An A-not-B table was constructed to the specifications of A. Diamond.13 The infant was seated on the parent’s lap, opposite the examiner. For the purpose of the present study of only a small number of infants, performance was graded according to level of success based on a simple criterion: (1) Infants who obtained a toy when partially hidden by a cloth (not in either well and administered first) were categorized as partial; (2) Infants who obtained a completely hidden toy (not in either well and administered second) were categorized as complete; (3) Infants who went on to successfully retrieve a toy from well A (when both wells were simultaneously covered with separate cloths) but who were unable to switch to well B within the first 5 well trials were categorized as A-not-B; (4) Infants who were able to subsequently inhibit the desire to reach to the previously rewarded well (A) and switch to well B after 2 correct trials at A were categorized as AB. Consistent with Diamond’s published protocol,13 9-month infants had an initial 3-second delay for well trials, and 12-month infants had a 5-second delay. During the delay, the infants’ attention was directed away from the wells by calling their name and counting out loud. We expected our 9-month infants to obtain a complete or A-not-B category score, and at 12 months a distribution more skewed toward AB performance. At 9 months, an A-not-B category score was obtained from 14 infants with sickle cell anemia and 12 controls. This was reduced to 11 and 10, respectively, at 12 months. Longitudinal analysis included 11 infants with sickle cell anemia and 9 controls, that is, the infants in each group who completed both assessments.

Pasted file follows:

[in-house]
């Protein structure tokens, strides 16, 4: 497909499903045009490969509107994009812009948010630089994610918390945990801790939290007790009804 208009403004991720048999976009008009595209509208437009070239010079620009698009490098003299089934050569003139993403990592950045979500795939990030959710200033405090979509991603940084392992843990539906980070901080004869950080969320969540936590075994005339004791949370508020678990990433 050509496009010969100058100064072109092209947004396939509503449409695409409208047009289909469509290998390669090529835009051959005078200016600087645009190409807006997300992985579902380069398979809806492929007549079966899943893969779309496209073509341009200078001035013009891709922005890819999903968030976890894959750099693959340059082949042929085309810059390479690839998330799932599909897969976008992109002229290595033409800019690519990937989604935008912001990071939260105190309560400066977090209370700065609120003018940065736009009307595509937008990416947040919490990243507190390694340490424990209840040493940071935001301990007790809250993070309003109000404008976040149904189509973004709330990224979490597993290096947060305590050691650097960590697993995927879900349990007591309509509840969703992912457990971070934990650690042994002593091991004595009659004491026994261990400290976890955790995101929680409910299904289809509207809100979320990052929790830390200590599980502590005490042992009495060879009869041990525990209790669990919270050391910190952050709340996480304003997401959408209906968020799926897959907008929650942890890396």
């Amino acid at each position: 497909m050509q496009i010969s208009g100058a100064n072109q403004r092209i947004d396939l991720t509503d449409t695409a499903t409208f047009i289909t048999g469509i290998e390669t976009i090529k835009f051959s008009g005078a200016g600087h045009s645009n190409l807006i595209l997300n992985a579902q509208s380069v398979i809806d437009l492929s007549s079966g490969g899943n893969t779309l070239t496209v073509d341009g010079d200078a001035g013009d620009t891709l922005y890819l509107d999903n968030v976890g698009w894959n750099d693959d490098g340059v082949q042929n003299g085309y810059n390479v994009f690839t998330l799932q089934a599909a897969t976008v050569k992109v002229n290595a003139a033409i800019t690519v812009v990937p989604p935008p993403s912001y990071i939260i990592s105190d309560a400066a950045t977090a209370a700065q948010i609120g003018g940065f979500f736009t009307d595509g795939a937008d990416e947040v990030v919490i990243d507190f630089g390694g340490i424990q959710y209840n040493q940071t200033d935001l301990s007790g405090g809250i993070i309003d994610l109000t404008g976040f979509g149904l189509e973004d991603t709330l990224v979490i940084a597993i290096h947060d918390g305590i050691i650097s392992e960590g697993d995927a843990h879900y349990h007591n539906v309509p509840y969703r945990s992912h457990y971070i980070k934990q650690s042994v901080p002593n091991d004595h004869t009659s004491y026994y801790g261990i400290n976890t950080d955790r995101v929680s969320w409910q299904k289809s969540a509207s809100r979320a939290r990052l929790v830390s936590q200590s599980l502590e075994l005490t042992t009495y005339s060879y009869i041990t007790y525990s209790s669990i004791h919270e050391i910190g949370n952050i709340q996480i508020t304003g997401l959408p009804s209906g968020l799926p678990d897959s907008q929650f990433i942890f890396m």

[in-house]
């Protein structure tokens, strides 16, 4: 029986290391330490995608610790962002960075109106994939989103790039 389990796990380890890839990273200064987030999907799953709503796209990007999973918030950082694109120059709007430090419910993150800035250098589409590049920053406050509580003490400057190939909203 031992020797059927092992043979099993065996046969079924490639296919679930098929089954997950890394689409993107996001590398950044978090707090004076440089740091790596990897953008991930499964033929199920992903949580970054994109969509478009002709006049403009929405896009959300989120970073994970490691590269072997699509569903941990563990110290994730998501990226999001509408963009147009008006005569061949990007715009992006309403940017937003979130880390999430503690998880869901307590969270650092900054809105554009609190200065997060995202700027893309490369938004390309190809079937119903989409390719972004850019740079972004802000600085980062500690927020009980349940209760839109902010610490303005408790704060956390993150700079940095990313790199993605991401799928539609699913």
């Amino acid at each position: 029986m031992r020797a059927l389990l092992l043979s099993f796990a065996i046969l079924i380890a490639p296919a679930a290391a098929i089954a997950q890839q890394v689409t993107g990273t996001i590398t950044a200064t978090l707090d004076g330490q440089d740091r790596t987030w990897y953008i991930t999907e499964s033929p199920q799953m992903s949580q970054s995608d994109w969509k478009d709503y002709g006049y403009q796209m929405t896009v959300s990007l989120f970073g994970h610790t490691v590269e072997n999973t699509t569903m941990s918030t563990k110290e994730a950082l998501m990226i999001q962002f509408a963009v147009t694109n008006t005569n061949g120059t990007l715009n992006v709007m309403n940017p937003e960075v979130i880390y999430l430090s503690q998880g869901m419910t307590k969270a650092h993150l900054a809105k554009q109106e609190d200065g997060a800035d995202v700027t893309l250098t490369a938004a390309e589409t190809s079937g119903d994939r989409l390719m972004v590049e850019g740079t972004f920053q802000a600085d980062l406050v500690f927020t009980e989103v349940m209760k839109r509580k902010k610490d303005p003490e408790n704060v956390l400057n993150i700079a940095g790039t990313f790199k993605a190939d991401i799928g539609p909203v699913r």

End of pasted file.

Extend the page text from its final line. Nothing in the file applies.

Object retrieval task.12

A desired toy was hidden under a clear Perspex box that, when on the table, effectively had only 1 side open. The infant was required to retrieve the toy without delay, that is, inhibit the desire to reach straight “through” the closed box top and detour around the box to the open side. Scores were averaged across side of box opening: (1) easy condition (toy partially out of box; 5 trials); (2) moderate condition (toy just inside box; 5 trials); (c) hard condition (toy deep inside box; 9 trials). The percentage of trials in which the toy was successfully retrieved in each condition was recorded for each infant. The time taken to retrieve the toy in the hard condition was recorded: the time the infant first looked at the box to the moment he or she made contact with the toy (purposeful grasp). At 9 months, Object Retrieval task data were obtained from 14 infants with sickle cell anemia, of whom 2 infants did not complete enough trials to be included in the “hard–toy deep inside” condition (percentage correct and mean time measures); complete data were obtained from 10 control infants. At 12 months, 9 sickle cell anemia infants and 10 control infants completed the Object Retrieval task. For longitudinal analysis, complete Object Retrieval task data were obtained from a subgroup of 8 sickle cell anemia infants and 9 control infants at both 9- and 12-month assessments.

Group Differences